Nearly four months after a subsidiary of tycoon Kith Meng’s Royal Group had its contract to log at the Lower Sesan II dam site suspended over allegations of illegal logging, an agreement to restart operations – made without the consent of affected communities – is close to being finalised.
Forest Administration officials said yesterday that since the ban on logging was imposed, Ministry of Agriculture officials had met “several” times with representatives of Royal Group subsidiary Ang & Associates Ltd, which has a joint contract to log in the dam site.
On October 16, the government ordered the contract suspended until the area could be demarcated, and it called on the Ministry of Agriculture to establish a commission of inquiry into the allegations. Four months later, no investigation has taken place.
“The demarcation is finished. A committee is checking all the points in the field, according to the map provided by the Ministry of Industry. The field team has not reported back yet,” Chheng Kimsun, country director of the Forestry Administration, said.
“If everything is a go, we can continue the forestry with the new demarcation,” he said, adding that he was not aware that any inquiry into the allegations had ever existed.
The probable renewal of the logging contract, which locals remain firmly opposed to, comes a day after the Post reported that construction at the controversial dam site had already started.
Ang & Associates reportedly signed a joint contract last year with local businessman Sok Vanna, the brother of Sokimex founder Sok Kong, to clear the 36,000-hectare site in preparation for the construction.
By November 13, the ministry had still not responded to the Council of Ministers’ request for in inquiry, according to a letter obtained by the Post in November.
Phay Siphan, spokesman for the Council of Ministers, said yesterday that he had not received an official response from the ministry to this day regarding the inquiry it was ordered to launch.
“At that time, a number of adjacent areas [to the concession] have been abused by people cutting logs and bringing them to the concession area [illegally]. Since then, I have no idea. The request by Council of Ministers was for the Agriculture Ministry to carry out the inquiry,” he said.
The Forestry Administration’s announcement comes amid reports that logging in community forests near the dam concession has been ongoing since December, despite the moratorium.
Meach Mean, coordinator of the 3S Rivers Protection Network, said that numerous credible reports had emerged from the area detailing the movement of trucks illegally transporting timber from community forests into the concession.
“Many trucks have been exporting timber from the area. Illegal logging is still going on over the last few months since the government released the letter about the logging,” he said. “During November, the logging restarted. In December, up to now, the trucks still export wood from that area. Illegal logging is still going on and the logs are being brought into the concession area.”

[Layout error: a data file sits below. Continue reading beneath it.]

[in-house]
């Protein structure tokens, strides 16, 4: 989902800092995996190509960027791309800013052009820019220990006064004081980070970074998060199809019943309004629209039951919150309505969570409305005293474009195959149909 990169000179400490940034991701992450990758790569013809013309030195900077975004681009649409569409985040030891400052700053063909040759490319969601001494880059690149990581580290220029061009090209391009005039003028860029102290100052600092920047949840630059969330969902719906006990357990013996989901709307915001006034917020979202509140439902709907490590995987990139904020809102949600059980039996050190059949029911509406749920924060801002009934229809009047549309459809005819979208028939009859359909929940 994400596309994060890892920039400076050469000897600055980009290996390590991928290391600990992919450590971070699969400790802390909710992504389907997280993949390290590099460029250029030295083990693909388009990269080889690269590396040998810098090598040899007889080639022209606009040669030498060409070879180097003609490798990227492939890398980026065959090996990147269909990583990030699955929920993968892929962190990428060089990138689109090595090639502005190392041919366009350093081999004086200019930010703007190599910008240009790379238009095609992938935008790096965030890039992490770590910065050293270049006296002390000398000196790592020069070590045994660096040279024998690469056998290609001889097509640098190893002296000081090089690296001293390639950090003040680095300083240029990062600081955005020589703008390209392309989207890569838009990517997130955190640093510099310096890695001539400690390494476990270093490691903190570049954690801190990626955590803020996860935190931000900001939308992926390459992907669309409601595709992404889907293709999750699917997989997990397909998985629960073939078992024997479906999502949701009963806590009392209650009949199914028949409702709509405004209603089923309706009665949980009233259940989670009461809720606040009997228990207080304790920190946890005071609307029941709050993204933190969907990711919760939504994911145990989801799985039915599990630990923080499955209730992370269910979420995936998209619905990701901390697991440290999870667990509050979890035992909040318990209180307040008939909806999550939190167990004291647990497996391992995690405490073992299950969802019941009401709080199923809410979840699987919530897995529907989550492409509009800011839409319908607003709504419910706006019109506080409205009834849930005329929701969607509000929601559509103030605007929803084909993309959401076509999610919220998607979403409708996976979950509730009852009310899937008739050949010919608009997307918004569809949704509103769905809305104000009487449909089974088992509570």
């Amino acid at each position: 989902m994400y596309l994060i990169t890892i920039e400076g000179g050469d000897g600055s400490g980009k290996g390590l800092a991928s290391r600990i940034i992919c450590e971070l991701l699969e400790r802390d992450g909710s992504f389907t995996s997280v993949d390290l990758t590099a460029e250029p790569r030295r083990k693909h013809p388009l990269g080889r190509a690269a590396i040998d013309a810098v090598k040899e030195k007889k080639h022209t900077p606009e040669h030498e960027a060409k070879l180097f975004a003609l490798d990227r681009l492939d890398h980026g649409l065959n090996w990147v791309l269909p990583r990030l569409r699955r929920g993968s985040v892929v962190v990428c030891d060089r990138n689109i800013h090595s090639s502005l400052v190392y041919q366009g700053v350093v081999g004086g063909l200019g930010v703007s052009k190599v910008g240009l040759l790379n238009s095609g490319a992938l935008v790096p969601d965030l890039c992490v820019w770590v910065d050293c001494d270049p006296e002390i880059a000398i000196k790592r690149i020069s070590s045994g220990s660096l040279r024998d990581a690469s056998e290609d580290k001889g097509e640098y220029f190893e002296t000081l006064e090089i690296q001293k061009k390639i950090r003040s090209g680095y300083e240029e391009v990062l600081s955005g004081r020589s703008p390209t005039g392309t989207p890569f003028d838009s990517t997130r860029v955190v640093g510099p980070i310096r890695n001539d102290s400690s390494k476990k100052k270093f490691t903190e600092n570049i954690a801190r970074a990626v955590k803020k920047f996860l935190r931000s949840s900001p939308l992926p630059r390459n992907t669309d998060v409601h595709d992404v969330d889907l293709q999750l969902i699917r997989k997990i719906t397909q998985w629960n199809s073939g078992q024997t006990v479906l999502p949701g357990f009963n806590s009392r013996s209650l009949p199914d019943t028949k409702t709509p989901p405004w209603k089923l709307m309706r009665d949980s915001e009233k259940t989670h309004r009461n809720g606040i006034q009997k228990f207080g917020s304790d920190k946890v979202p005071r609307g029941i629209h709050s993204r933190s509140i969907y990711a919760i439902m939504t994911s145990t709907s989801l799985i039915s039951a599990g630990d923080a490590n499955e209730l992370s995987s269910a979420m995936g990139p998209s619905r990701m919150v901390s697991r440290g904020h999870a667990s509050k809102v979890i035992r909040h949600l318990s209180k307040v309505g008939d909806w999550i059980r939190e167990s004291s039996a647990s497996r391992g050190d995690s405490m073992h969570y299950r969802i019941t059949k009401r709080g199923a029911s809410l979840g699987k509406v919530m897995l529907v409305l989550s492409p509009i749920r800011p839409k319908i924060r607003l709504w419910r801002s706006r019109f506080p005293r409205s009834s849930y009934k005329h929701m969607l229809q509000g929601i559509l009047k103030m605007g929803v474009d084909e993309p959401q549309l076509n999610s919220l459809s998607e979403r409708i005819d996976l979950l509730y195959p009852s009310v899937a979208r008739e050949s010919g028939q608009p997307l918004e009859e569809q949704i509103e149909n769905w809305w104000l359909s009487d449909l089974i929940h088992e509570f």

Representatives of the Royal Group and Ang & Associates yesterday declined to comment, saying the employees in charge of the logging contract were unavailable.
Community representatives yesterday delivered a petition to three government ministries, the Chinese embassy, the Royal Group offices and the National Assembly, calling for talks to open with the companies building the dam – the Royal Group and Chinese firm Hydrolancang International Energy.
Fut Khoeurn, 35, a representative of communities affected by the dam’s construction, said yesterday that he wanted “the company and the government to meet with the people face-to-face at the site to see the real situation”.
Despite the petitioning by the group of community representatives, which represents more than 10,000 people who will be directly affected by the dam’s construction, the Forestry Administration’s Kimsun said yesterday that all sides had agreed to accept the compensation offered by the authorities.
“The government has certified that they have provided acceptable compensation and everyone has accepted it. So I do not know about these people and where they come from,” he said, adding that he had “not yet gone to the field”.
“They ordered very clearly that relocation and compensation is acceptable for all parties.”
Mean, however, disagreed. “He’s a little bit confused. The 12 communities around the dam site, they have already accepted, but more than 5,000 families in the reservoir zone have rejected the offer.”
Seak Mekong, Sesan district’s Srekor commune chief, said: “I think it is unacceptable. The company and the government have seriously violated the rights of the ethnic people.”
ADDITIONAL REPORTING BY CHEANG SOKHA